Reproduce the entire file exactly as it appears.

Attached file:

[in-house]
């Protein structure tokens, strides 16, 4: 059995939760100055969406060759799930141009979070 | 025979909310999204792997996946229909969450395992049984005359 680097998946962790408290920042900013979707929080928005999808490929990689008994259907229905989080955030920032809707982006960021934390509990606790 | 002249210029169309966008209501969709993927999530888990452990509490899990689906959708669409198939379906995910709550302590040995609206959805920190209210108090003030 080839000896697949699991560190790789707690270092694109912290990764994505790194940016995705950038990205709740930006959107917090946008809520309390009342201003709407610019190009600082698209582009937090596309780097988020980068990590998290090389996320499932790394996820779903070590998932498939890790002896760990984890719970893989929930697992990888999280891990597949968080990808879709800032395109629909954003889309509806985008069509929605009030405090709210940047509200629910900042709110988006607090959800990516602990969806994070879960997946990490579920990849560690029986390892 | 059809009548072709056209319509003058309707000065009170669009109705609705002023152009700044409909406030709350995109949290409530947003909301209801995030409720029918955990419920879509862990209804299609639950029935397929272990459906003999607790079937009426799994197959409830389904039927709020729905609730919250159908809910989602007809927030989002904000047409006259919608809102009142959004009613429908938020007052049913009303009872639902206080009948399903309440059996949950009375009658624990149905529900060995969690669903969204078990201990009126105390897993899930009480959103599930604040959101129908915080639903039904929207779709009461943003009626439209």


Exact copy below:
[in-house]
């Protein structure tokens, strides 16, 4: 059995939760100055969406060759799930141009979070 | 025979909310999204792997996946229909969450395992049984005359 680097998946962790408290920042900013979707929080928005999808490929990689008994259907229905989080955030920032809707982006960021934390509990606790 | 002249210029169309966008209501969709993927999530888990452990509490899990689906959708669409198939379906995910709550302590040995609206959805920190209210108090003030 080839000896697949699991560190790789707690270092694109912290990764994505790194940016995705950038990205709740930006959107917090946008809520309390009342201003709407610019190009600082698209582009937090596309780097988020980068990590998290090389996320499932790394996820779903070590998932498939890790002896760990984890719970893989929930697992990888999280891990597949968080990808879709800032395109629909954003889309509806985008069509929605009030405090709210940047509200629910900042709110988006607090959800990516602990969806994070879960997946990490579920990849560690029986390892 | 059809009548072709056209319509003058309707000065009170669009109705609705002023152009700044409909406030709350995109949290409530947003909301209801995030409720029918955990419920879509862990209804299609639950029935397929272990459906003999607790079937009426799994197959409830389904039927709020729905609730919250159908809910989602007809927030989002904000047409006259919608809102009142959004009613429908938020007052049913009303009872639902206080009948399903309440059996949950009375009658624990149905529900060995969690669903969204078990201990009126105390897993899930009480959103599930604040959101129908915080639903039904929207779709009461943003009626439209």